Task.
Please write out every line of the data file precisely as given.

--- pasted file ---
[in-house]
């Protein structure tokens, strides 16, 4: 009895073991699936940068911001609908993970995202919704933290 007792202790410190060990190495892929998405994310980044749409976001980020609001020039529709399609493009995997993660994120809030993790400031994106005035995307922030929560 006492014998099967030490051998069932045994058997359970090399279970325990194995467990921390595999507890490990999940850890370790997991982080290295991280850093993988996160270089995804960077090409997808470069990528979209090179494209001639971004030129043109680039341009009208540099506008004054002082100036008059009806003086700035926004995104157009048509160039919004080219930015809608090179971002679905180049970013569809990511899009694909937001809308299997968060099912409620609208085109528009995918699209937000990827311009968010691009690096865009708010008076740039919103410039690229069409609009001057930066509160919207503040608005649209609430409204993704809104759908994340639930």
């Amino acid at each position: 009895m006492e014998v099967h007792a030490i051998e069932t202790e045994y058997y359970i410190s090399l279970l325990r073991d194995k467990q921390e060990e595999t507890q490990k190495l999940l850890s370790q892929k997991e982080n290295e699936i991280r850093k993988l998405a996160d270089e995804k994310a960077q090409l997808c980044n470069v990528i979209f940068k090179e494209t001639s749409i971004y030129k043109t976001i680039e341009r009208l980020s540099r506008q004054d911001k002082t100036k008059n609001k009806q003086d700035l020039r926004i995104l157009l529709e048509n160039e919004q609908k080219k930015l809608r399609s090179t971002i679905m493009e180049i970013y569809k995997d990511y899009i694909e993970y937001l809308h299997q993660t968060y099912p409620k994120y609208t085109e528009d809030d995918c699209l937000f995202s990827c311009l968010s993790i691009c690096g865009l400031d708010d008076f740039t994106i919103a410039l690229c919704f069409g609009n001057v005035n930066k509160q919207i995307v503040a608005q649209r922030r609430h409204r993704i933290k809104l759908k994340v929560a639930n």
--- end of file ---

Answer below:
[in-house]
């Protein structure tokens, strides 16, 4: 009895073991699936940068911001609908993970995202919704933290 007792202790410190060990190495892929998405994310980044749409976001980020609001020039529709399609493009995997993660994120809030993790400031994106005035995307922030929560 006492014998099967030490051998069932045994058997359970090399279970325990194995467990921390595999507890490990999940850890370790997991982080290295991280850093993988996160270089995804960077090409997808470069990528979209090179494209001639971004030129043109680039341009009208540099506008004054002082100036008059009806003086700035926004995104157009048509160039919004080219930015809608090179971002679905180049970013569809990511899009694909937001809308299997968060099912409620609208085109528009995918699209937000990827311009968010691009690096865009708010008076740039919103410039690229069409609009001057930066509160919207503040608005649209609430409204993704809104759908994340639930």
């Amino acid at each position: 009895m006492e014998v099967h007792a030490i051998e069932t202790e045994y058997y359970i410190s090399l279970l325990r073991d194995k467990q921390e060990e595999t507890q490990k190495l999940l850890s370790q892929k997991e982080n290295e699936i991280r850093k993988l998405a996160d270089e995804k994310a960077q090409l997808c980044n470069v990528i979209f940068k090179e494209t001639s749409i971004y030129k043109t976001i680039e341009r009208l980020s540099r506008q004054d911001k002082t100036k008059n609001k009806q003086d700035l020039r926004i995104l157009l529709e048509n160039e919004q609908k080219k930015l809608r399609s090179t971002i679905m493009e180049i970013y569809k995997d990511y899009i694909e993970y937001l809308h299997q993660t968060y099912p409620k994120y609208t085109e528009d809030d995918c699209l937000f995202s990827c311009l968010s993790i691009c690096g865009l400031d708010d008076f740039t994106i919103a410039l690229c919704f069409g609009n001057v005035n930066k509160q919207i995307v503040a608005q649209r922030r609430h409204r993704i933290k809104l759908k994340v929560a639930n």